Second, the court reiterated the principle that trademark infringement does not require intent or damage to the trademark owner. Moreover, to establish a likelihood of confusion, it suffices that some members of the public, possessing ordinary intelligence and exercising customary care, would be likely to be confused.
Versace 83’s use of the name Versace in a Greek key was held to constitute use of Gianni Versace's registered trademarks or of confusingly similar marks. Furthermore, the court found that:
- VERSACE was a well-known mark in Israel;
- Gianni Versace's goods have been sold in Israel since at least 1994; and
- the medusa symbol and the Greek key were well-known marks associated with Gianni Versace and were thus protected regardless of registration.
However, the court held that under Section 46(b) of the ordinance, Gianni Versace was not entitled to compensation for Versace 83's use of the marks prior to their cancellation.
Third, with regard to passing off, the court rejected Versace 83's argument that its use of the marks was legitimate. The court pointed out that registration does not confer the right to use a mark if such use is contrary to the law. Moreover, the court rejected the argument that Versace 83 had used its trade name in good faith under Section 1(b) of the Commercial Torts Law, holding that its overall conduct had not been in good faith.
The court further held that Versace 83 had attempted to free-ride on the reputation of Gianni Versace's marks in Israel. The court also adopted the registrar's finding that Gianni Versace's marks were eligible for protection against dilution under the Bacardi doctrine due to their international reputation. The court rejected the argument that Versace 83, rather than Gianni Versace, had built the reputation of the VERSACE marks in Israel and that Gianni Versace had no reputation in the country before 1996.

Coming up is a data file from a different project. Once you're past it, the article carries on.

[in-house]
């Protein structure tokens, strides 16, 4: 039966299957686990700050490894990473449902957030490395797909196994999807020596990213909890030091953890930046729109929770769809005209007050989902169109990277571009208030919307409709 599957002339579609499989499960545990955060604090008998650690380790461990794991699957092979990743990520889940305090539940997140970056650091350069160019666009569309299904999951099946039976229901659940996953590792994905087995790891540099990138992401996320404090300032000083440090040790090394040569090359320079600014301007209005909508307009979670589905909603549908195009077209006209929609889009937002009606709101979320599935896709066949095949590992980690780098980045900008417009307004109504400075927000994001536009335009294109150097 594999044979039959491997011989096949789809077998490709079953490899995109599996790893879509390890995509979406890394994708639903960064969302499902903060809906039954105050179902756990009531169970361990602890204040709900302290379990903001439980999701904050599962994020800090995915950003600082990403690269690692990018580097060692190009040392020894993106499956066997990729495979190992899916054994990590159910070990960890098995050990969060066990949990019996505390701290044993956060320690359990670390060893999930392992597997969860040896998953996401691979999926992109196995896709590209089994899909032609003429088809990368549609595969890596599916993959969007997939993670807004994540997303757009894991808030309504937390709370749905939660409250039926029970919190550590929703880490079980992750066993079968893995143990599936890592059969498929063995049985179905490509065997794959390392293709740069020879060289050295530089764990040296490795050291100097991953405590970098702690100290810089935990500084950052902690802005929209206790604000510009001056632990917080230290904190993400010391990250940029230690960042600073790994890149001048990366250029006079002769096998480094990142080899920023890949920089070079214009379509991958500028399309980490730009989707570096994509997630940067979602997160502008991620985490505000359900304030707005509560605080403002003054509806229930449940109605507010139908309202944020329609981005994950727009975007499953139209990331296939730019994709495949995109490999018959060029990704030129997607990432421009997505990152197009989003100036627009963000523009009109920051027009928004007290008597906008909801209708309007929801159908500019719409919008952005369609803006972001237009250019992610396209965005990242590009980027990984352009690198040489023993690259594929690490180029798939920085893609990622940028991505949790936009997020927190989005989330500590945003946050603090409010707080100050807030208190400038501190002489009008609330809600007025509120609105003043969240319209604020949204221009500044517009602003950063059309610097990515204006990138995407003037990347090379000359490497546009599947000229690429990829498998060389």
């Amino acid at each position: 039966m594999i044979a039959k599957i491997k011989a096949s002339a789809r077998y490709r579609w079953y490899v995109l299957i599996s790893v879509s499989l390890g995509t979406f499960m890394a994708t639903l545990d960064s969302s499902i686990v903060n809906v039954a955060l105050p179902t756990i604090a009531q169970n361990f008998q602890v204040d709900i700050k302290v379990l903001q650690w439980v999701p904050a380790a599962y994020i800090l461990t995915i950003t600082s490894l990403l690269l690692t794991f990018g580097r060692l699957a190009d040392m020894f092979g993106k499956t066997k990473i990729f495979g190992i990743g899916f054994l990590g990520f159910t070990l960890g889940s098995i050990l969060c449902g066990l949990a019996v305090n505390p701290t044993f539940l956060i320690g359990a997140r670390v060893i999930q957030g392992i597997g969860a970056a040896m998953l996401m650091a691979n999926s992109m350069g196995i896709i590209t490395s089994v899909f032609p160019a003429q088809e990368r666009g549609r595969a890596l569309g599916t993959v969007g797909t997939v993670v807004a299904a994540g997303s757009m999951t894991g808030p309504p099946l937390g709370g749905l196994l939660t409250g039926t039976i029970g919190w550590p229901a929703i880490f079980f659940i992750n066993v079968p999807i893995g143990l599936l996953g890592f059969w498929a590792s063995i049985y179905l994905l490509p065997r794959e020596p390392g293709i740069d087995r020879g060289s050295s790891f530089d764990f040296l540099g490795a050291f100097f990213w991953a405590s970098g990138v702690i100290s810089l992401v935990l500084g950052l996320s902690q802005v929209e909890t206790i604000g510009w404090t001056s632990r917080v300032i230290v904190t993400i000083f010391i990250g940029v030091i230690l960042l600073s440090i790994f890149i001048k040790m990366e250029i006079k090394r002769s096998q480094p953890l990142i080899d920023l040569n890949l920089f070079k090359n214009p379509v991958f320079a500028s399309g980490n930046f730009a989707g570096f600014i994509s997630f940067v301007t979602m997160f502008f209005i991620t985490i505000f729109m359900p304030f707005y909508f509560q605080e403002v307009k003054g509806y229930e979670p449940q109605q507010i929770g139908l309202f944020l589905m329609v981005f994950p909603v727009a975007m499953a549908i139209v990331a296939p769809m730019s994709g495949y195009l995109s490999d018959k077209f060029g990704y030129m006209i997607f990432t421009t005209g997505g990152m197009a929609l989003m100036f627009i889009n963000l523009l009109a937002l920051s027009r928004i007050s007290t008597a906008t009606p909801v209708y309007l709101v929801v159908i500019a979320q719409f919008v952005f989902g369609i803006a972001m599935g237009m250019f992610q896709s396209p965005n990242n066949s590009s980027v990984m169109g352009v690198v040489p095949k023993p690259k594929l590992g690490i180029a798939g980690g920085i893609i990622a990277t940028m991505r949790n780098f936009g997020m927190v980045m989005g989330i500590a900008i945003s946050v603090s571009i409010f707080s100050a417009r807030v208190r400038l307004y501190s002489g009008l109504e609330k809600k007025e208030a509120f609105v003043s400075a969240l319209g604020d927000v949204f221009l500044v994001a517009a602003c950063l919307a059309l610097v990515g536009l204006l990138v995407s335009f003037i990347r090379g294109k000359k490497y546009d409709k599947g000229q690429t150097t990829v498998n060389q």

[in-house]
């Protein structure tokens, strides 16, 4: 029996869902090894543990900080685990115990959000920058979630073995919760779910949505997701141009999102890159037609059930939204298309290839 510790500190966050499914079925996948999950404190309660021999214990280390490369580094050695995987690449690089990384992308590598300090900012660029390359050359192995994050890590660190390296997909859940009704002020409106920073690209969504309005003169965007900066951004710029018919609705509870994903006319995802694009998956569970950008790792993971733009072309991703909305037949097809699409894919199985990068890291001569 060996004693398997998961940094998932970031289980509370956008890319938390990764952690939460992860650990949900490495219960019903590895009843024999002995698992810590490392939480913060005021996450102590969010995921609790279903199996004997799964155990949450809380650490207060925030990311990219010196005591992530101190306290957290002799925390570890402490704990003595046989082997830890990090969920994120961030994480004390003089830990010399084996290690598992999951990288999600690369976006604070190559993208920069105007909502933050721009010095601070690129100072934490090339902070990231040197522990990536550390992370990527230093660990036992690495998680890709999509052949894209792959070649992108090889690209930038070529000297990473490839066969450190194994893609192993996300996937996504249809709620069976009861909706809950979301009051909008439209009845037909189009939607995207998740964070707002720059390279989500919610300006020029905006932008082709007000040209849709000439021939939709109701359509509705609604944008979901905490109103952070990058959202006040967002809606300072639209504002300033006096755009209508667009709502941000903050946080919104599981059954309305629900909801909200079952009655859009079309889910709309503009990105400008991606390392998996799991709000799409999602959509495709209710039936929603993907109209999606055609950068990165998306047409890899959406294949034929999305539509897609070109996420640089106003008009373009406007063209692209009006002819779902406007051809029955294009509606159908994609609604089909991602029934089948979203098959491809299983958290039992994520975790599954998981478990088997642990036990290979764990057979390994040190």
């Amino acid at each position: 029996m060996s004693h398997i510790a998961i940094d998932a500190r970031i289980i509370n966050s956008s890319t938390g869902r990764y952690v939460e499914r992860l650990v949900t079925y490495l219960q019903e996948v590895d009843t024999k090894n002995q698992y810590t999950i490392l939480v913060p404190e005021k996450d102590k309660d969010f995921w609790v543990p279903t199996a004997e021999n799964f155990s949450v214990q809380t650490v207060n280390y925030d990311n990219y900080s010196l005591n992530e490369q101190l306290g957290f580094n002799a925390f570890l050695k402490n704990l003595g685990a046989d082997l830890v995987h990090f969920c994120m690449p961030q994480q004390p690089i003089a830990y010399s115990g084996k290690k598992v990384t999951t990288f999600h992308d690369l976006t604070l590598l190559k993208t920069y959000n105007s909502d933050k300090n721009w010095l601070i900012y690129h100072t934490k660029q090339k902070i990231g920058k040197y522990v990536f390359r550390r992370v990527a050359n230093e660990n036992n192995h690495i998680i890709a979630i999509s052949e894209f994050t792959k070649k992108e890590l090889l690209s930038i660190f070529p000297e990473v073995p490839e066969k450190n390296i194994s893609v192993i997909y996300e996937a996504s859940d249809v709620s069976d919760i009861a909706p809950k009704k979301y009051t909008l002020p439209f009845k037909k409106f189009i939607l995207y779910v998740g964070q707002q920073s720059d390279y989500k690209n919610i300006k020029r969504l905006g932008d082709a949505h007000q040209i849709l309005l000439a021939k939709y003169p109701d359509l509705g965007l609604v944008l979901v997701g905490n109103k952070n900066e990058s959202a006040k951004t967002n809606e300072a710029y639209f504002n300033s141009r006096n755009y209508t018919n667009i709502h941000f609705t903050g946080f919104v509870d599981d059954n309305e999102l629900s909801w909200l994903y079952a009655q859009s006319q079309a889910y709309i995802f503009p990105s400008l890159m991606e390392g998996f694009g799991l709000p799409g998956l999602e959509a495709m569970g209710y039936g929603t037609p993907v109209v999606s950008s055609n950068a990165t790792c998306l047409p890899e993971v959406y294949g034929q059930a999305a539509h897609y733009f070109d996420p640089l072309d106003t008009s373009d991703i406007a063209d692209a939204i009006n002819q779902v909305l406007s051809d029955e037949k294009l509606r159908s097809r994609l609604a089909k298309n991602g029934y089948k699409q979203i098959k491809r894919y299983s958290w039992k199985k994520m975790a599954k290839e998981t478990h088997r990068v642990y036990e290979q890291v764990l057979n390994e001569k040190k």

The court concluded that there was likelihood of confusion among the public due to Versace 83's use of:
- the name Versace, an internationally reputed fashion house;
- the name Versace in conjunction with recognizable symbols associated with Gianni Versace; and
- misleading indications as to the origin of the goods.
Gianni Versace also succeeded in proving actual confusion.
The court granted a permanent injunction preventing Versace 83 from using all marks associated with Gianni Versace. However, taking into consideration Versace 83's long-term use of the marks, the court deferred the injunction in respect of the name Versace in English and Hebrew for a period of one year.
Finally, the court held that despite the registrar’s finding that the registration of Versace 83’s marks was fraudulent and in bad faith, Gianni Versace was estopped from claiming damages and was entitled to accounting and compensation only for the infringement of its marks between 1999 and 2000. The court did not address the issue of damages and recommended that an award be made by way of a general assessment. Nevertheless, Gianni Versace was awarded relatively high costs of IS150,000 (approximately €28,000).
David Gilat and Sonia Shnyder, Gilat Bareket & Co, Reinhold Cohn Group, Tel Aviv